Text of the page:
Among all the collapsed precast elements, RB-35 was analyzed for various loading conditions. Determination of all the loads on the beam RB-35 at the time of collapse was done. There was a general consensus that there were only six precast roof planks placed on beam RB-35, between column line 16 and 17 at column line B20 prior to the collapse. Those planks were marked #701A, #616 and #701 between column line B19 and B20 and #615, #701A and #701 between column line B20 and B21 as noted on figure 3.09. The last plank to be placed was marked #701A closest to column line 17 between column line B19 and B20 and was detached from the crane. Besides the dead weight of the roof planks, beam RB-35 was also subjected to the reaction of the dead load of beam RB-22. The arch A-3 was not yet placed over beam RB-22. Further, the spandrel beam RB-13 transferred its dead load to beam RB-35 with an eccentricity of about 5" from the center of column C3.5. Thus, the beam was subject to additional load from RB-13 and moment due to the eccentricity. The reaction of spandrel beam RB-3 was coincident with the center of column C3.5. Therefore, no dead load from RB-3 was imposed on beam RB-35.

The point of application of the dead load reaction of beam RB-22 on beam RB-35 was considered as it was of significance due to its cantilever effect. The beam RB-22 bears at each end over RB-35 for a length of 5'-3". The calculated downward deflection at the edge of beam RB-35 was 0.013" due to is own dead weight, loads from spandrel beam and beam RB-22. The calculated deflection at the center of beam RB-22 was 0.06" also in the downward direction. Based on the above and on compatible nominal deflections, it was considered unlikely that the reaction from RB-22 could have occurred at the edge of beam RB-35. Therefore it was considered realistic to apply the reaction of beam RB-22 at the center of its bearing.

Five loading conditions were examined to compute the factored and unfactored bending moments and then to compare them with the available strength at critical sections along the length of the beam. The following were the five loading conditions. Load factors used for factored bending moment calculations were based on ACI 318-83.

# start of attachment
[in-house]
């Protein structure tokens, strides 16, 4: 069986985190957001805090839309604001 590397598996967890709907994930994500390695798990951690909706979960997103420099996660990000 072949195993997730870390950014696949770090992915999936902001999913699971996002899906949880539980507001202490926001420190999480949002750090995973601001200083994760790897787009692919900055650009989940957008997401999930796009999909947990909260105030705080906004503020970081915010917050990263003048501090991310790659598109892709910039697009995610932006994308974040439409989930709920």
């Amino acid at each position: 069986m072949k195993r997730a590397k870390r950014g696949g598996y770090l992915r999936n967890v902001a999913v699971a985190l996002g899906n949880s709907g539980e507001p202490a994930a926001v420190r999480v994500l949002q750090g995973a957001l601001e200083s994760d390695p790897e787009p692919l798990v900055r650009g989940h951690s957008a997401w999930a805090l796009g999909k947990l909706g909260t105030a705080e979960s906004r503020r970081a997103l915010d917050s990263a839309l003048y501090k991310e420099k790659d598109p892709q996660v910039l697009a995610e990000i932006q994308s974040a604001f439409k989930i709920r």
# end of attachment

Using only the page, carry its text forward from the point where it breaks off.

Load Case 1:
In this case, only the dead load of the beams RB-35, RB-22 and RB13 were considered. Roof planks were not considered. This case was done to determine the stresses prior to any loading of the roof planks.
Load Case 2:
In addition to the loads described in Case 1, the dead load of the precast roof planks placed prior to the collapse, was considered. This case is the actual loading condition immediately prior to the collapse.
Load Case 3:
In addition to the loads described in Case 2, the reaction from the precast arch marked A1 was added. This case was considered to determine what the stresses would have been if the arch was placed over beam RB-22 prior to placement of the roof planks.
Load Case 4:
In addition to the loads described in Case 3, dead load of the remaining precast planks scheduled to be placed on beam RB-35 was considered. Dead load of the roof planks which were to be placed along the sloped portion or on the arch or on RB-22 was not used.
Load Case 5:
In addition to the loads described in Case 4, dead load of all the roof planks scheduled to be placed over the sloping member, arch and RB-22 were considered.

Out of the five load cases described above, load case #2 was the combination of loading which existed immediately prior to the collapse. Load case #1 was for the situation which existed prior to the placement of any roof plank. Load cases #3, #4 and #5 were for the situations that would have occurred if the failure had not taken place and the construction progressed.

A general purpose commercial computer program, STAAD-III [2], was used to analyze the plane frame at column line B-20. The support conditions of the beams and column were chosen to reflect the actual condition existing at the site before the collapse occurred. Beam RB-35 on column line B20 was considered continuous over the support at column C3.4A. The beam column joint at column C3.4A was considered rigid because there was continuous negative reinforcement in the beam over the column and two #9 top bars were placed through the grouted area. The column had longitudinal reinforcement extending into the 11" x 11" beam opening which was grouted before the roof planks were placed in position. Analysis was done for two different support conditions of RB-35 at column C3.5, one assuming hinged supports and one assuming fully fixed supports. In reality the actual support condition of RB-35 at column C3.5 would only be partially fixed because of lack of any "positive" connection between RB-35 and column C3.5. The far ends of the columns resting on the concourse level were regarded as hinged.